My three-year-old rides on hawks. He goes way way up in the air.
"I ... I flew on a hawk today," he begins. "We went up in the clouds, and it was foggy. And I held on tightly, and we were hunting for mice and we went to an eagle's house and...."
Jonas can go on and on about his flights. If he starts to run dry, his eyes wander around the room and take in, say, the tomatoes ripening on the windowsill, and he's off again with the hawk, dropping in on a garden to pick up some tomatoes.
My six-year-old doesn't believe his brother's stories, and wants me to set Jonas straight. Noah doesn't ride on hawks. He rides the school bus and already takes life too seriously. He doesn't tell stories. He keeps me informed about the first grade: that he got to play soccer with the third-graders, or that Daniel called on him at share time. And he plans ahead.
"I want you to teach me everything you learned in college," he says.
"Why?" I ask.
"So that when I grow up and go to college, I'll already know everything."
Noah has always been in a hurry to grow up. He mastered walking at nine months, progressed quickly to running, and hasn't stopped since. Everything came quickly and easily to him. But I worry that Noah is growing up too fast. He's so capable and willing to please that it's easy to expect too much from him. Especially since Jonas, who seldom tries to please, takes up so much time and energy.
I don't worry that Jonas is growing up too fast. I worry that he's going to drive us all crazy. He's so contrary that sometimes the only way to get him to do what you want is to pretend that you don't want him to do it - a strategy that horrifies my psychologically correct friends.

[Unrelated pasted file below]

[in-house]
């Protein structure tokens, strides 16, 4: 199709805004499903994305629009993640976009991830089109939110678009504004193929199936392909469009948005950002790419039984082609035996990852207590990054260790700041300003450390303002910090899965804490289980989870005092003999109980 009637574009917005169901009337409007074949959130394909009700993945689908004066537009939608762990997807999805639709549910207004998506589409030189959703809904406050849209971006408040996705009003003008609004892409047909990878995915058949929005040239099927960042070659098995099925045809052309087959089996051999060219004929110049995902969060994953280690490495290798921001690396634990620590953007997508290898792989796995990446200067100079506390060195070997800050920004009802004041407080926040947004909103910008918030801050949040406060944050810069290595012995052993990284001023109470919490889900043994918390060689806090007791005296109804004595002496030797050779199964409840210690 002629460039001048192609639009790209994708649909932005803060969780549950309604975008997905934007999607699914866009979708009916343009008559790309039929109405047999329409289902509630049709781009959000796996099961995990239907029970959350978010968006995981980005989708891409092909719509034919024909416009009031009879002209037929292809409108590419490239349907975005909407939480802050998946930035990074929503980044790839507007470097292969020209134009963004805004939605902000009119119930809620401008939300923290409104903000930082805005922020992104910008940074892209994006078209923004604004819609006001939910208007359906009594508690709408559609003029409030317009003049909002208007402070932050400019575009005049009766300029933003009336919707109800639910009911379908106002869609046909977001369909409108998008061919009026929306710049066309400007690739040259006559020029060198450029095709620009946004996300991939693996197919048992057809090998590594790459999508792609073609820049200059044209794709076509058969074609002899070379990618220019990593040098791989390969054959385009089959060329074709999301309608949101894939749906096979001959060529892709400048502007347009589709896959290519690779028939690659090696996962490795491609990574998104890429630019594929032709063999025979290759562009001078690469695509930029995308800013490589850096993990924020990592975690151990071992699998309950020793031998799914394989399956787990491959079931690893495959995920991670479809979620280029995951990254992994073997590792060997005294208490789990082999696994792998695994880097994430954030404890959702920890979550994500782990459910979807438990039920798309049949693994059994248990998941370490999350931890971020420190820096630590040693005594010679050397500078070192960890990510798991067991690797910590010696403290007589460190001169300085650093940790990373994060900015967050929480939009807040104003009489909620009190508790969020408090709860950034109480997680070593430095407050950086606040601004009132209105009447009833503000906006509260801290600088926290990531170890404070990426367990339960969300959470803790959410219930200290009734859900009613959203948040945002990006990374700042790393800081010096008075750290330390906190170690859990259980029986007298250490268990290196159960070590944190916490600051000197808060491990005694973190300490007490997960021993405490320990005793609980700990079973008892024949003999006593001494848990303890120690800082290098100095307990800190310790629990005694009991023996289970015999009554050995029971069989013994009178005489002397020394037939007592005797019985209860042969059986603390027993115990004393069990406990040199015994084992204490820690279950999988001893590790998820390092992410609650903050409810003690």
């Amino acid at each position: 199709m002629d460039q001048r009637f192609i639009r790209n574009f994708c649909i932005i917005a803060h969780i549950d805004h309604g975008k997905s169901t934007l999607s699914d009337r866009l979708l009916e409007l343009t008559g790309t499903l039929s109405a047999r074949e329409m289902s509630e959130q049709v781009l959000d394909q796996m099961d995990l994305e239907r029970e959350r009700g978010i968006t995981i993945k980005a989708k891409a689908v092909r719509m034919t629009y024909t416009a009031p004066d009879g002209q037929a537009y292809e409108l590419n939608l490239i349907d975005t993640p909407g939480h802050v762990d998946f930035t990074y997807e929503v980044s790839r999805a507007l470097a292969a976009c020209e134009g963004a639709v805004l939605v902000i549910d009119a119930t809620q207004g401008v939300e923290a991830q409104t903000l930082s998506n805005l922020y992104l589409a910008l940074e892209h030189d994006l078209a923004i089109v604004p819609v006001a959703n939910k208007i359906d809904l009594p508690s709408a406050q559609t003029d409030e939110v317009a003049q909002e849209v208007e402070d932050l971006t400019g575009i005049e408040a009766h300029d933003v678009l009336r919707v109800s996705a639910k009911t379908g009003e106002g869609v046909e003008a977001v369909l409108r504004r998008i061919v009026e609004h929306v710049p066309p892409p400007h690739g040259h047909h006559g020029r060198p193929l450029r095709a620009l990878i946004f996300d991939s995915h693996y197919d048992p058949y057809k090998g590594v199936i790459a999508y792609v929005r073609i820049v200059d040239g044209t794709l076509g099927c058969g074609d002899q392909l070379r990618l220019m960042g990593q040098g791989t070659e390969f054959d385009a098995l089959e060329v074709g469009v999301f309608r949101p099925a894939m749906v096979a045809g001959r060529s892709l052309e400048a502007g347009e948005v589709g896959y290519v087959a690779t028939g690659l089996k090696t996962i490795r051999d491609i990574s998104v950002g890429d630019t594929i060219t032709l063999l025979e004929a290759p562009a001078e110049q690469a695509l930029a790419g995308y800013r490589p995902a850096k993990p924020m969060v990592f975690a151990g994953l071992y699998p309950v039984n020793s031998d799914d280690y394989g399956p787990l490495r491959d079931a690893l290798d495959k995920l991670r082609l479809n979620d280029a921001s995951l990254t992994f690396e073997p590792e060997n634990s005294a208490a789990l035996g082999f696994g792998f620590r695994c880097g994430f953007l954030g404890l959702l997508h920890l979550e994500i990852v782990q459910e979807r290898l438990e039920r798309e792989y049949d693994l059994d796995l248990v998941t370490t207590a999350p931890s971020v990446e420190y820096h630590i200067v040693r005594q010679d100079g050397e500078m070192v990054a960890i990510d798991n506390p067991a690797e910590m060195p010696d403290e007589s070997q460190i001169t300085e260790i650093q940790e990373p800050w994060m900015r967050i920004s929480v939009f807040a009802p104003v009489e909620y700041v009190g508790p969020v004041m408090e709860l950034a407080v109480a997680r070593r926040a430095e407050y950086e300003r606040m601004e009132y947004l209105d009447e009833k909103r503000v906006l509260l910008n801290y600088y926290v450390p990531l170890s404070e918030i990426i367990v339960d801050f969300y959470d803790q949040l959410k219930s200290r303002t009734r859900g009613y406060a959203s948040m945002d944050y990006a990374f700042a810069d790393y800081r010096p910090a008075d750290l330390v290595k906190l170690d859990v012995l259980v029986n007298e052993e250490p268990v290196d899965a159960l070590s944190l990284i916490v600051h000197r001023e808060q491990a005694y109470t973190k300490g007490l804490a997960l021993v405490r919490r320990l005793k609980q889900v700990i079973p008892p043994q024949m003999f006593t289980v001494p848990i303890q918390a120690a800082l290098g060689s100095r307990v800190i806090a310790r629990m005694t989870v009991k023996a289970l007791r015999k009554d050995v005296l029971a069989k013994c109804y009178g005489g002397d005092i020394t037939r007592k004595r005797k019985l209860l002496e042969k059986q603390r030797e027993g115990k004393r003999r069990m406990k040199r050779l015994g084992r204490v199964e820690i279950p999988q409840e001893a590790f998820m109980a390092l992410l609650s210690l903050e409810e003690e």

But I've learned that it's better to be diplomatic than dogmatic, and that with a 3-1/2-year-old it's important to choose my battles carefully - avoiding conflict over little things.
Jonas has the fierce spirit of a hawk and the destructive power of a bulldozer.
He's going to have to come down to earth sometime soon, though. He has to stop clobbering other children with the Wiffle-ball bat. He has to stop shutting the kitten in the toy box. And he has to learn that bedtime means bedtime. It's time to rein him in.
But he's so refreshingly defiant, so original in his devices, so funny and adorable, that I can't bring myself to do it. Not yet. Not quite yet.
So for now, when he slips downstairs after everyone is asleep and finds me reading on the couch, I let him in under the blanket and we tell each other hawk stories.
Sometimes Noah wakes up and joins us.
"Jonas," he says, "you don't really ride on hawks. He's lying. Right, Daddy?"
But I'm not so sure. Jonas's eyes take on a wild look when he talks about flying. And his stories are richly detailed and alive with imagery. He doesn't just ride around. He wraps his arms tightly around the feathery nape and soars through clouds like fog. He plunges for fish, scatters mice, and stops to pick vegetables.
"Jonas isn't lying," I say at last. "He really believes his stories."
"But a hawk couldn't even carry Jonas."
Not for much longer, I think. There aren't many years when we're light enough to fly. There's so much to carry around. Only the very young and, perhaps, the very old can visit with eagles. The rest of us just go about our business.